Trump is calling some wins on the NFL.  Personally I think the stupidity of the NFL challenging Trump is hysterical.  As a business, challenging half the Country's pick for president is just stupid.  Even if a very small percentage, like 5%, of the nation tuned out of football in response it would be devastating to their income.  Just stupid.  It's almost as bad as Pepsi taking an anti-Trump stance.  Of course, the ESPN turns the story around to prove that the country is racist rather than acknowledging that people just want to watch Football.

Except there's no telling what will happen once that challenge was issued.  Maybe some of Trump's supporters would be mad about having their favorite pastime turned into a political stunt, and side with the NFL.  But I doubt this will cause any sort of giant business backlash, since football's pretty big here.

It makes me curious about the profits from the upcoming Super Bowl, though.

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33 minutes ago, eclipse said:

Except there's no telling what will happen once that challenge was issued.  Maybe some of Trump's supporters would be mad about having their favorite pastime turned into a political stunt, and side with the NFL.  But I doubt this will cause any sort of giant business backlash, since football's pretty big here.

It makes me curious about the profits from the upcoming Super Bowl, though.

Yea me too.  The issue is ESPN and NFL, in effort to raise racism awareness, has decided to get political which is just bad business.  ESPN's own survey cites that 40% of Americans are less likely to watch an NFL game because of the protests.  Now, they tried to spin it around in an effort to prove that racism is a problem in America by saying that Blacks don't have this viewpoint, but did we really need another survey to show us that the majority of Black Americans support anti-racist protests?  The survey means nothing other than ESPN is going to lose at least some amount of money.

It doesn't matter if its 49/51% or 51/49%.  Whether the majority supports the protests or doesn't is entirely irrelevant.  Guess what, if even 5% of your viewers tune out you are going to lose a substantial amount of money.  I would even guess if as much as 15% tuned out it would be enough to put them out of business or be forced to make some serious budget cuts.  I just don't understand why they didn't see this coming.

The issue now is ESPN is cornered.  If they continue to support the protests, then Trump wins because they will lose money and people will become more and more frustrated with the NFLs stubbornness when they just want to watch football.  If they stop the protests (which it looks like they're doing), then Trump wins and the left will start attacking ESPN for pulling out. 

Edited by Lushen

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18 minutes ago, Lushen said:

Trump is calling some wins on the NFL.  Personally I think the stupidity of the NFL challenging Trump is hysterical.  As a business, challenging half the Country's pick for president is just stupid.  Even if a very small percentage, like 5%, of the nation tuned out of football in response it would be devastating to their income.  Just stupid.  It's almost as bad as Pepsi taking an anti-Trump stance.  Of course, the ESPN turns the story around to prove that the country is racist rather than acknowledging that people just want to watch Football.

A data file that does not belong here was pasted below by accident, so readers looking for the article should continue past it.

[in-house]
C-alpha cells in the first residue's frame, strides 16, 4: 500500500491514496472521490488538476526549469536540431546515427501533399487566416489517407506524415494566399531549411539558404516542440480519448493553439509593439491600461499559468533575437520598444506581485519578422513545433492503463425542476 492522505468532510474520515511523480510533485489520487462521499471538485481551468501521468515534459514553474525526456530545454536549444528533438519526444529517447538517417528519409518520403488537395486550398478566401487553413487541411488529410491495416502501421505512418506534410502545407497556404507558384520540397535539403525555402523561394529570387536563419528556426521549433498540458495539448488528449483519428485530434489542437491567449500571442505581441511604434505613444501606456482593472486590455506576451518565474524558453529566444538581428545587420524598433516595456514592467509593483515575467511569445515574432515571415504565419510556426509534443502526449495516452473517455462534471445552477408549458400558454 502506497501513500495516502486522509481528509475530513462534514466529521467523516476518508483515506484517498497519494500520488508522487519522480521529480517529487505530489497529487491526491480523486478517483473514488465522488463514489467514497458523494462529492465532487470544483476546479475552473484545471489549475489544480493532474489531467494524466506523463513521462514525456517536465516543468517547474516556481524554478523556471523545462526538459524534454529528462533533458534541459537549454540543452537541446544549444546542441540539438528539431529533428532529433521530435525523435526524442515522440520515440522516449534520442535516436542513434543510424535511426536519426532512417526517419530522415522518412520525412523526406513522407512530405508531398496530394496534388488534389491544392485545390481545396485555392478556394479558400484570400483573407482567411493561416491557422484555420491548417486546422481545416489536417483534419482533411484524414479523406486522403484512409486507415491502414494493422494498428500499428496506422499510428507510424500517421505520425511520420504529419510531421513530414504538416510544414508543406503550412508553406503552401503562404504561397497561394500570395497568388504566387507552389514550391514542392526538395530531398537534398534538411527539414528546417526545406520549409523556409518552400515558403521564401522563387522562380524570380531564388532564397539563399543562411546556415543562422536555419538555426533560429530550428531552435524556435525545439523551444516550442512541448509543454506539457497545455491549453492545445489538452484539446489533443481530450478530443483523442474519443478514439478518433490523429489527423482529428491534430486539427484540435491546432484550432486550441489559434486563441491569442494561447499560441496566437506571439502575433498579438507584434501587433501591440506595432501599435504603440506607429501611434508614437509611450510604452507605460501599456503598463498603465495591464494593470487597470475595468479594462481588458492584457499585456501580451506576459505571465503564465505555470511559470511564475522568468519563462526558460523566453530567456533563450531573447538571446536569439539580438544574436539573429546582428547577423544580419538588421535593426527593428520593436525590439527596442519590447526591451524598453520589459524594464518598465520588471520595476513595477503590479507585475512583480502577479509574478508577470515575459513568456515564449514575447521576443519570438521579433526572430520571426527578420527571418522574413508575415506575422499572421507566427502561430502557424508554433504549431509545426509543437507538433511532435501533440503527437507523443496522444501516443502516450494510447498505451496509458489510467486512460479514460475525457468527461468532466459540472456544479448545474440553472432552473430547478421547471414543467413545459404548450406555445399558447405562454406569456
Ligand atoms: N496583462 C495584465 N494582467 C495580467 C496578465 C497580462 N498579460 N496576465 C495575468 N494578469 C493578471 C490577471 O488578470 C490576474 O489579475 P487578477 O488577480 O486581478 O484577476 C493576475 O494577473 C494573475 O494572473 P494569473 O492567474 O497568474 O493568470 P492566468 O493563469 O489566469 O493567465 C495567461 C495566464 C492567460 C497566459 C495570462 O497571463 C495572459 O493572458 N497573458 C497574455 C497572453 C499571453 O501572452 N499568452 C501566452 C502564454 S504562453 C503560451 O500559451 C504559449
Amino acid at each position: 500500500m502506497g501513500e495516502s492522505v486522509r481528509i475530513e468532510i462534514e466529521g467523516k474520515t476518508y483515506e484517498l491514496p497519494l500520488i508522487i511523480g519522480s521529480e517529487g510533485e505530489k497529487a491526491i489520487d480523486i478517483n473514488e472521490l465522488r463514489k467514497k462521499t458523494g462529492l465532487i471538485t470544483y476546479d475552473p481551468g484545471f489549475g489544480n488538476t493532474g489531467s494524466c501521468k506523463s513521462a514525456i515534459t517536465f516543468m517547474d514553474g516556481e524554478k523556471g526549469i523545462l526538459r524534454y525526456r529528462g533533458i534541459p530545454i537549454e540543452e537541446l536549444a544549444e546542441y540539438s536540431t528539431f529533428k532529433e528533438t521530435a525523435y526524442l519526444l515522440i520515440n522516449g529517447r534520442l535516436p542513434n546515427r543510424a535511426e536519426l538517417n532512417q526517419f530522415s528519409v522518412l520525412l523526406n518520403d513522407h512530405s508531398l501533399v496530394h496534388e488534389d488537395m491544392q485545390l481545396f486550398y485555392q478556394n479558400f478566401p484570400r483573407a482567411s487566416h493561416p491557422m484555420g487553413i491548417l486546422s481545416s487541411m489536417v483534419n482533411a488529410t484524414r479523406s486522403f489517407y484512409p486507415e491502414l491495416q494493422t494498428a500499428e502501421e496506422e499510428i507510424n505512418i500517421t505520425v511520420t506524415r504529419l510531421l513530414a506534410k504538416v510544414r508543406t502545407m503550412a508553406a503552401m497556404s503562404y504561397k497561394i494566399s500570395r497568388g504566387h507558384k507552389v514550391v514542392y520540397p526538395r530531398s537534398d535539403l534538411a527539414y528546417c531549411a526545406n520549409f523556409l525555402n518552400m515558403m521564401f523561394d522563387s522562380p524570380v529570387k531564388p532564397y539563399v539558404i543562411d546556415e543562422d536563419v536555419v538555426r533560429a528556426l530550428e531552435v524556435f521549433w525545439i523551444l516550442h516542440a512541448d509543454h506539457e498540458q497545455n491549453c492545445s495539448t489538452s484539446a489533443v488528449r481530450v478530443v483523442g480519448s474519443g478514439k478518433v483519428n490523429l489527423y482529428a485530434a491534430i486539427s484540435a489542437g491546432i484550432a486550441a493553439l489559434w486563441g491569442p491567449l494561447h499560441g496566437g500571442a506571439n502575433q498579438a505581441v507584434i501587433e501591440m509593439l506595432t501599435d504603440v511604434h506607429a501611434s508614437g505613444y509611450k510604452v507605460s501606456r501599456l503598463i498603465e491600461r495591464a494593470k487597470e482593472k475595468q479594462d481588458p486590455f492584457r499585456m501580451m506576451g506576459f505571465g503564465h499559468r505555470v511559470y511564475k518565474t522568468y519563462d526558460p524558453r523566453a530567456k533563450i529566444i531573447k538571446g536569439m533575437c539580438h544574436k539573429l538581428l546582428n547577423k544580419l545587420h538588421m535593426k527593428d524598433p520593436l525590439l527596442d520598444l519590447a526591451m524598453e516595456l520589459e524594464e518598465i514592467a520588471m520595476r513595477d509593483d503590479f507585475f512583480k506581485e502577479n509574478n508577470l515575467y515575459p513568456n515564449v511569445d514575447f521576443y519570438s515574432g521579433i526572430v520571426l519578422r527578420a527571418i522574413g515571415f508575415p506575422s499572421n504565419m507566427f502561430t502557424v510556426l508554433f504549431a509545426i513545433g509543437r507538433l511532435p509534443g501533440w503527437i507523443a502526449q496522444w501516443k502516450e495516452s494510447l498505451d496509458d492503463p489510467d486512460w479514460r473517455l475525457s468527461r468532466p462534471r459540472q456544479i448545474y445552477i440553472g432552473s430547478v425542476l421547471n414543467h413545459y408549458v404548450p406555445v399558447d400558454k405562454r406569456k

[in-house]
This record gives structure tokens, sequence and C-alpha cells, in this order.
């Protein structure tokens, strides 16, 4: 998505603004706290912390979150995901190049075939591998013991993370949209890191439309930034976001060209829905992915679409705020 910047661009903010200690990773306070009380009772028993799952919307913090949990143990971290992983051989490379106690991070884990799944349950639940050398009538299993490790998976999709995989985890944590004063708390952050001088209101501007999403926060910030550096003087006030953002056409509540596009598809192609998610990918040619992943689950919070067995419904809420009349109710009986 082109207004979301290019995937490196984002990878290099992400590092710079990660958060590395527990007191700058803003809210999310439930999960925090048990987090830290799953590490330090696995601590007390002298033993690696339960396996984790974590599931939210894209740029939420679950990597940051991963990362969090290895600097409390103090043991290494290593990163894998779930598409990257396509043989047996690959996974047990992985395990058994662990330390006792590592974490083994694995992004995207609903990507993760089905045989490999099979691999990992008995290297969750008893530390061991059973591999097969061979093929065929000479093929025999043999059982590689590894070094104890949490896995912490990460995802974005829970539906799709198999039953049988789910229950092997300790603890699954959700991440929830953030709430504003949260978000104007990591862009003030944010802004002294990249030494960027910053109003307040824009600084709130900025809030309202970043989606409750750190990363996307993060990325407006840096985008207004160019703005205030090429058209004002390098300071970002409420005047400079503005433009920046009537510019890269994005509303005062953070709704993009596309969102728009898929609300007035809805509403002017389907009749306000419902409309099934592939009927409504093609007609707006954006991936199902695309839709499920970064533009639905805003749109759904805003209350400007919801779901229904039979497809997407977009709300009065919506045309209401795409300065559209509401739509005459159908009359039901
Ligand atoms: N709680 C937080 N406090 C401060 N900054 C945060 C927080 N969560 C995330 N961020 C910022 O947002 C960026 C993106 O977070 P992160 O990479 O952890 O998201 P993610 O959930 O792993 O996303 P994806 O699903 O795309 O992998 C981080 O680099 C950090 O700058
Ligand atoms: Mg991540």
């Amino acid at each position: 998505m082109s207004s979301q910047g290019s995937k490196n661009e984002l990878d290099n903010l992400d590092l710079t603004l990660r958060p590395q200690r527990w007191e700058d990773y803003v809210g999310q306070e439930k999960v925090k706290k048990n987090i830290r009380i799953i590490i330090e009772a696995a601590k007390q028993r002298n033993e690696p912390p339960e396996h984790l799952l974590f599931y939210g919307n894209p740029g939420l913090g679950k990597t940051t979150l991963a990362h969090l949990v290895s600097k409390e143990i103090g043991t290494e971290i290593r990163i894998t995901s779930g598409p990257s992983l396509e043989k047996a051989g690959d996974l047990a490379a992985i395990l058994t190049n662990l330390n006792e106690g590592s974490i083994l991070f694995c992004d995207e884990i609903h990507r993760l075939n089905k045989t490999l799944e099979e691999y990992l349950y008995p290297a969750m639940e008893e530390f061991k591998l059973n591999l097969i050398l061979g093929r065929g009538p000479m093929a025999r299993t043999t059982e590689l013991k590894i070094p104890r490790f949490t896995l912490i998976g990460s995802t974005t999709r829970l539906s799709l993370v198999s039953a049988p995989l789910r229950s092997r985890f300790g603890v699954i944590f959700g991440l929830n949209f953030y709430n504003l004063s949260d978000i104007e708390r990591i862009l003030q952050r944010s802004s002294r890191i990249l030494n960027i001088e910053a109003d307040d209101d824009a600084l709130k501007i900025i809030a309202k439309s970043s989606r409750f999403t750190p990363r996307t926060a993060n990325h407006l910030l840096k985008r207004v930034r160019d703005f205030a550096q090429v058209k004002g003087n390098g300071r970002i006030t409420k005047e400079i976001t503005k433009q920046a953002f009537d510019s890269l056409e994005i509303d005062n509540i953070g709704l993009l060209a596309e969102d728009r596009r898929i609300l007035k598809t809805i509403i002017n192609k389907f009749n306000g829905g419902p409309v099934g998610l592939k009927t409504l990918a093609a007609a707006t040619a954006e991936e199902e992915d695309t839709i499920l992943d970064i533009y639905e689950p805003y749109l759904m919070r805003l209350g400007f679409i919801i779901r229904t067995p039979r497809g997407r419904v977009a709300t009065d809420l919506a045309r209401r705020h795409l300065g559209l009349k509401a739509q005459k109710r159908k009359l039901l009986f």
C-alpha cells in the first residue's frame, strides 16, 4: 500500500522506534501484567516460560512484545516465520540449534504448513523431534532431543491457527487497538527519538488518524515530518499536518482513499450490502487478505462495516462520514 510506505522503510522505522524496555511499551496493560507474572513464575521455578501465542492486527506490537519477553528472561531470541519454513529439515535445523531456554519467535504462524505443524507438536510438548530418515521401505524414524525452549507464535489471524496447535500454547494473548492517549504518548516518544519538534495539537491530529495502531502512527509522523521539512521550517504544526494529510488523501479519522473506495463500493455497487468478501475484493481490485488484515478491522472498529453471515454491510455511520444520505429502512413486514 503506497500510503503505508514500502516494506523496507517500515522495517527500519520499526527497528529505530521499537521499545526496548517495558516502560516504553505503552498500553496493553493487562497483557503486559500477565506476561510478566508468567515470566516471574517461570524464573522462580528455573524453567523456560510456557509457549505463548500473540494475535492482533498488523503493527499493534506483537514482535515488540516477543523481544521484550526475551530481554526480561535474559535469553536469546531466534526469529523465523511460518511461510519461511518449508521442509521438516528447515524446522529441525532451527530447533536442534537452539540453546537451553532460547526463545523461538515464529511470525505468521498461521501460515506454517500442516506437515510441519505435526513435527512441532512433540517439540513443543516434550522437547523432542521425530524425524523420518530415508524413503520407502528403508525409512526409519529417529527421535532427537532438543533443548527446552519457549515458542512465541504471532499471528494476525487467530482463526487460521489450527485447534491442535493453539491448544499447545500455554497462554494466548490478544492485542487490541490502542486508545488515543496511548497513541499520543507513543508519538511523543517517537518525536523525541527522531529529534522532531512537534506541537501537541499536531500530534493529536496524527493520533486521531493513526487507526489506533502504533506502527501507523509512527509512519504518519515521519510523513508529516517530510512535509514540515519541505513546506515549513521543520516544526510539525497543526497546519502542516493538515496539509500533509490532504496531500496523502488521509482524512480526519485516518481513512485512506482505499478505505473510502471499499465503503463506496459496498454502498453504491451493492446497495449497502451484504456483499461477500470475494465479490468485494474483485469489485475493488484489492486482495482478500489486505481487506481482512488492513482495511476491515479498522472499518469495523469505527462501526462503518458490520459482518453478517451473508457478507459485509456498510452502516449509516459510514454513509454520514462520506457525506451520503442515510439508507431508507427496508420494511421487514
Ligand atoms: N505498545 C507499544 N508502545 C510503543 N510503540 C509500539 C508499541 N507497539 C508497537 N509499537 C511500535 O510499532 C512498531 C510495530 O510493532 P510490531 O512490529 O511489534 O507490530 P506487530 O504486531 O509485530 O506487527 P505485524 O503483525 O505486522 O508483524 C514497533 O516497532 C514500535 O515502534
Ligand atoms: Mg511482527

The NFL challenging Trump? Wasn't it the other way around: Trump rallied his base against the NFL and demanded the protesting players to be fired? After being put into this situation by Trump anything they could have done would be a statement of support or opposition of the president. In a loose-loose situation like this, I would say that supporting their players is the most moral thing they could do.

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11 minutes ago, BrightBow said:

The NFL challenging Trump? Wasn't it the other way around: Trump rallied his base against the NFL and demanded the protesting players to be fired? After being put into this situation by Trump anything they could have done would be a statement of support or opposition of the president. In a loose-loose situation like this, I would say that supporting their players is the most moral thing they could do.

Trump challenged the NFL first but the NFL and ESPN fired back with statements and encouraged players to kneel or not show up for the anthem.  In other words, it takes two to tango.  In one case, they even tried to force a US Veteran player to stay in his cave until the anthem is over, which he refused.  What I think is really sad, is he has since apologized for going out without his team.  I don't believe for a second that he wasn't guilt tripped into apologizing by his whole team.  He says he feels "like he threw his team under the bus, unintentionally".  In what America should you have to apologize for not standing alone for your views. I don't apologize to my liberal friends for being a conservative. 

It's just not a question of morals.  It's a business.  How is it morally acceptable to sacrifice company profits which could potentially result in layoffs from budget cuts to pursue a political agenda that viewers didn't ask for?  Some people just want to watch football.


Anyways, I hope I'm not right about my guess about 15% being enough to cause budget cuts...because....

http://www.washingtonexaminer.com/nfl-ticket-sales-plummet-179/article/2635955

Some are even saying up to 30%

Edited by Lushen

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24 minutes ago, Lushen said: